This is Jane Fonda. During my two week visit in the Democratic Republic of Vietnam, I’ve had the opportunity to visit a great many places and speak to a large number of people from all walks of life- workers, peasants, students, artists and dancers, historians, journalists, film actresses, soldiers, militia girls, members of the women’s union, writers.
I visited the (Dam Xuac) agricultural coop, where the silk worms are also raised and thread is made. I visited a textile factory, a kindergarten in Hanoi. The beautiful Temple of Literature was where I saw traditional dances and heard songs of resistance. I also saw unforgettable ballet about the guerrillas training bees in the south to attack enemy soldiers. The bees were danced by women, and they did their job well.
In the shadow of the Temple of Literature I saw Vietnamese actors and actresses perform the second act of Arthur Miller’s play All My Sons, and this was very moving to me- the fact that artists here are translating and performing American plays while US imperialists are bombing their country.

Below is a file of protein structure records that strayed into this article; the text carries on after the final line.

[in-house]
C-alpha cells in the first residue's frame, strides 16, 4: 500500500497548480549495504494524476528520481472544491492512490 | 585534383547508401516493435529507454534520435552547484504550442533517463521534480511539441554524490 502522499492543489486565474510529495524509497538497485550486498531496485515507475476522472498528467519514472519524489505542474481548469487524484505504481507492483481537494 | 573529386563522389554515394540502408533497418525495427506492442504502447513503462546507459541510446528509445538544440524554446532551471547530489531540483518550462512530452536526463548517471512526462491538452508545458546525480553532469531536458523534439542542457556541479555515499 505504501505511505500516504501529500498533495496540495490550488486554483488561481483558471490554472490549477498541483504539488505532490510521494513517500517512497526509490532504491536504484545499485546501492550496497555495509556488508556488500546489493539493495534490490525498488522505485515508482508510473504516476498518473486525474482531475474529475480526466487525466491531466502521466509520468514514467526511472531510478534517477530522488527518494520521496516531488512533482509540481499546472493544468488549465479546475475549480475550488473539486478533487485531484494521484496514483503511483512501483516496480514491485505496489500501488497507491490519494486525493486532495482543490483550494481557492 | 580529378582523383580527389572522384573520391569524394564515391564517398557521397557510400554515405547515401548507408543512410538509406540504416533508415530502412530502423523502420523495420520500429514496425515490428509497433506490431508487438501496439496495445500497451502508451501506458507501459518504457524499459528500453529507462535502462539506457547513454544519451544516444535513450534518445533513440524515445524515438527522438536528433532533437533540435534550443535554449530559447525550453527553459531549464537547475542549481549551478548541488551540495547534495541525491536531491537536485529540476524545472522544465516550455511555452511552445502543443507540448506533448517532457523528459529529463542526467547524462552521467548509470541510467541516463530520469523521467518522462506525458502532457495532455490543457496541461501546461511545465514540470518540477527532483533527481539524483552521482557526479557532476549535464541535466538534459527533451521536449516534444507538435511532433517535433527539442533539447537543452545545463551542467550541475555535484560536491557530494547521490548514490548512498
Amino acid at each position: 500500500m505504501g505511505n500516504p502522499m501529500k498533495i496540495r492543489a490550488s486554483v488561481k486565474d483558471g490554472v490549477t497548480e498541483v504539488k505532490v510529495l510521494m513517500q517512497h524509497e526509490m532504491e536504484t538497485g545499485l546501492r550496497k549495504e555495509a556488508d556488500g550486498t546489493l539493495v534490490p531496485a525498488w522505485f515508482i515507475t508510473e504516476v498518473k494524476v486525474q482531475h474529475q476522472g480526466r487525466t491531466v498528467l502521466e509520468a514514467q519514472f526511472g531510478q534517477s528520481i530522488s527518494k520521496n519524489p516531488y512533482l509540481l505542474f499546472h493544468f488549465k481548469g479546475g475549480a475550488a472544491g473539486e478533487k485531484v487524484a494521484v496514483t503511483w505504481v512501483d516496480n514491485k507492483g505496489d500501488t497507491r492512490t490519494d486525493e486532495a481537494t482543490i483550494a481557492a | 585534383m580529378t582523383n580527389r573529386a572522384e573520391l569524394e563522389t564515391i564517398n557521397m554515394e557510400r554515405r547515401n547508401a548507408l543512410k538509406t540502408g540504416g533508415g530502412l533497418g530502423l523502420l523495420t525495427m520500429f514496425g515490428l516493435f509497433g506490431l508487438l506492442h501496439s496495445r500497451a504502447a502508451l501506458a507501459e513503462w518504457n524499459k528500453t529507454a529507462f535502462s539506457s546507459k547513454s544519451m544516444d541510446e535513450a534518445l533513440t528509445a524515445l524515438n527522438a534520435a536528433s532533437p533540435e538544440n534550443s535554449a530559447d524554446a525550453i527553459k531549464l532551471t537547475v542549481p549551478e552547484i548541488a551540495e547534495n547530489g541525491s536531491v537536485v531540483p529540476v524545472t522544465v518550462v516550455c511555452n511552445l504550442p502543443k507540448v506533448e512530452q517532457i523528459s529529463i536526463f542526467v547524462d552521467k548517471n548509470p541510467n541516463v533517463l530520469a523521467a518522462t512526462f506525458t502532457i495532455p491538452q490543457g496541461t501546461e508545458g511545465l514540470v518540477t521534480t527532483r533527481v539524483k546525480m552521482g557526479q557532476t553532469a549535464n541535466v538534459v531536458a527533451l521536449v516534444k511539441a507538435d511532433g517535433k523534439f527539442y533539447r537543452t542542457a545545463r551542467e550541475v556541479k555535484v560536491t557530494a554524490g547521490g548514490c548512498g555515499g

I cherish the memory of the blushing militia girls on the roof of their factory, encouraging one of their sisters as she sang a song praising the blue sky of Vietnam- these women, who are so gentle and poetic, whose voices are so beautiful, but who, when American planes are bombing their city, become such good fighters.
I cherish the way a farmer evacuated from Hanoi, without hesitation, offered me, an American, their best individual bomb shelter while US bombs fell near by. The daughter and I, in fact, shared the shelter wrapped in each others arms, cheek against cheek. It was on the road back from Nam Dinh, where I had witnessed the systematic destruction of civilian targets- schools, hospitals, pagodas, the factories, houses, and the dike system.
As I left the United States two weeks ago, Nixon was again telling the American people that he was winding down the war, but in the rubble- strewn streets of Nam Dinh, his words echoed with sinister (words indistinct) of a true killer. And like the young Vietnamese woman I held in my arms clinging to me tightly- and I pressed my cheek against hers- I thought, this is a war against Vietnam perhaps, but the tragedy is America’s.